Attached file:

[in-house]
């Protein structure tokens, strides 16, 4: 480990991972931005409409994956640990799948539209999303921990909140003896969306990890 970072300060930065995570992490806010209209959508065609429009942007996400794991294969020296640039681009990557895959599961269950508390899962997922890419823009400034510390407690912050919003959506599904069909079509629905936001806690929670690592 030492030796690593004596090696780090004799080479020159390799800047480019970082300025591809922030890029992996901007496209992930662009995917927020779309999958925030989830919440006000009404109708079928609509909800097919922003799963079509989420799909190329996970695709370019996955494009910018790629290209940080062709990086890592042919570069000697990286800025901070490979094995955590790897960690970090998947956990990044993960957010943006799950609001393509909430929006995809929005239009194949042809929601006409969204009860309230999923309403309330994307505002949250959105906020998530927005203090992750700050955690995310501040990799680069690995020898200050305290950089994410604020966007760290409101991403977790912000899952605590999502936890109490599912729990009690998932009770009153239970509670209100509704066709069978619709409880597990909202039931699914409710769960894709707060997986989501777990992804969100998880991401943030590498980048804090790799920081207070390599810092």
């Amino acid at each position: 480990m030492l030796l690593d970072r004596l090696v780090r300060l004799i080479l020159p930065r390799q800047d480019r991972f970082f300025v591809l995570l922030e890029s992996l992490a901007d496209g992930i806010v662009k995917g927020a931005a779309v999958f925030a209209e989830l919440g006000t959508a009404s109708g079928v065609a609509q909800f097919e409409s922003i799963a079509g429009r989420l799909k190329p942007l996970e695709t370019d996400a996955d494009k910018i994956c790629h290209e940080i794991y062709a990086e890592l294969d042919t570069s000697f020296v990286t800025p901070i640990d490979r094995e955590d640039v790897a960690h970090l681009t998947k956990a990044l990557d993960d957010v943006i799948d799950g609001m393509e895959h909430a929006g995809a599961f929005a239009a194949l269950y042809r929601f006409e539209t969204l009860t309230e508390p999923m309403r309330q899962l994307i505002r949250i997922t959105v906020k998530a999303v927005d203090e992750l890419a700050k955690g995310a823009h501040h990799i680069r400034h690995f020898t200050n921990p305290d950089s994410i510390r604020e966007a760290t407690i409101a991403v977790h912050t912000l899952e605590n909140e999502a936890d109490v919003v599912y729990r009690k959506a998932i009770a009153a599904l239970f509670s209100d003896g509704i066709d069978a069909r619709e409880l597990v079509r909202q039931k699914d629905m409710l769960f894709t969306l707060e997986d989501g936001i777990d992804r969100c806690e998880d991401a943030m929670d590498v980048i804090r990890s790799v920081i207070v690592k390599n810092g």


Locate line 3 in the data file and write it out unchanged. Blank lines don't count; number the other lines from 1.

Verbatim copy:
């Amino acid at each position: 480990m030492l030796l690593d970072r004596l090696v780090r300060l004799i080479l020159p930065r390799q800047d480019r991972f970082f300025v591809l995570l922030e890029s992996l992490a901007d496209g992930i806010v662009k995917g927020a931005a779309v999958f925030a209209e989830l919440g006000t959508a009404s109708g079928v065609a609509q909800f097919e409409s922003i799963a079509g429009r989420l799909k190329p942007l996970e695709t370019d996400a996955d494009k910018i994956c790629h290209e940080i794991y062709a990086e890592l294969d042919t570069s000697f020296v990286t800025p901070i640990d490979r094995e955590d640039v790897a960690h970090l681009t998947k956990a990044l990557d993960d957010v943006i799948d799950g609001m393509e895959h909430a929006g995809a599961f929005a239009a194949l269950y042809r929601f006409e539209t969204l009860t309230e508390p999923m309403r309330q899962l994307i505002r949250i997922t959105v906020k998530a999303v927005d203090e992750l890419a700050k955690g995310a823009h501040h990799i680069r400034h690995f020898t200050n921990p305290d950089s994410i510390r604020e966007a760290t407690i409101a991403v977790h912050t912000l899952e605590n909140e999502a936890d109490v919003v599912y729990r009690k959506a998932i009770a009153a599904l239970f509670s209100d003896g509704i066709d069978a069909r619709e409880l597990v079509r909202q039931k699914d629905m409710l769960f894709t969306l707060e997986d989501g936001i777990d992804r969100c806690e998880d991401a943030m929670d590498v980048i804090r990890s790799v920081i207070v690592k390599n810092g």